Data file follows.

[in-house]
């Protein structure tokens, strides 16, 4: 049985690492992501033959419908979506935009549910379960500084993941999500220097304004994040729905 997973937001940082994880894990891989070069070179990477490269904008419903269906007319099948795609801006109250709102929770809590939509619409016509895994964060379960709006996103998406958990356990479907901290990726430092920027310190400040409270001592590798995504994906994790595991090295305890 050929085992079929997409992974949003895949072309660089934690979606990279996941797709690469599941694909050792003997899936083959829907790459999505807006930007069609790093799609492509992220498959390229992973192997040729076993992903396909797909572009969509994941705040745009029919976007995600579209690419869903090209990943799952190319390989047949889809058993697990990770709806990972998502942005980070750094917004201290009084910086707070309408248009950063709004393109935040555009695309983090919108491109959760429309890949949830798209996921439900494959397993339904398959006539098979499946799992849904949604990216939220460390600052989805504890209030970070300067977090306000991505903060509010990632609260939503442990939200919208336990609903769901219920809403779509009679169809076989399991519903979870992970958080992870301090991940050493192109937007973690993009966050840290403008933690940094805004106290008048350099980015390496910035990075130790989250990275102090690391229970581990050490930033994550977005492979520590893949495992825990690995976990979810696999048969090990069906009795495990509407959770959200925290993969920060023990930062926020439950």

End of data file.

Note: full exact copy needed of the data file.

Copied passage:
[in-house]
């Protein structure tokens, strides 16, 4: 049985690492992501033959419908979506935009549910379960500084993941999500220097304004994040729905 997973937001940082994880894990891989070069070179990477490269904008419903269906007319099948795609801006109250709102929770809590939509619409016509895994964060379960709006996103998406958990356990479907901290990726430092920027310190400040409270001592590798995504994906994790595991090295305890 050929085992079929997409992974949003895949072309660089934690979606990279996941797709690469599941694909050792003997899936083959829907790459999505807006930007069609790093799609492509992220498959390229992973192997040729076993992903396909797909572009969509994941705040745009029919976007995600579209690419869903090209990943799952190319390989047949889809058993697990990770709806990972998502942005980070750094917004201290009084910086707070309408248009950063709004393109935040555009695309983090919108491109959760429309890949949830798209996921439900494959397993339904398959006539098979499946799992849904949604990216939220460390600052989805504890209030970070300067977090306000991505903060509010990632609260939503442990939200919208336990609903769901219920809403779509009679169809076989399991519903979870992970958080992870301090991940050493192109937007973690993009966050840290403008933690940094805004106290008048350099980015390496910035990075130790989250990275102090690391229970581990050490930033994550977005492979520590893949495992825990690995976990979810696999048969090990069906009795495990509407959770959200925290993969920060023990930062926020439950």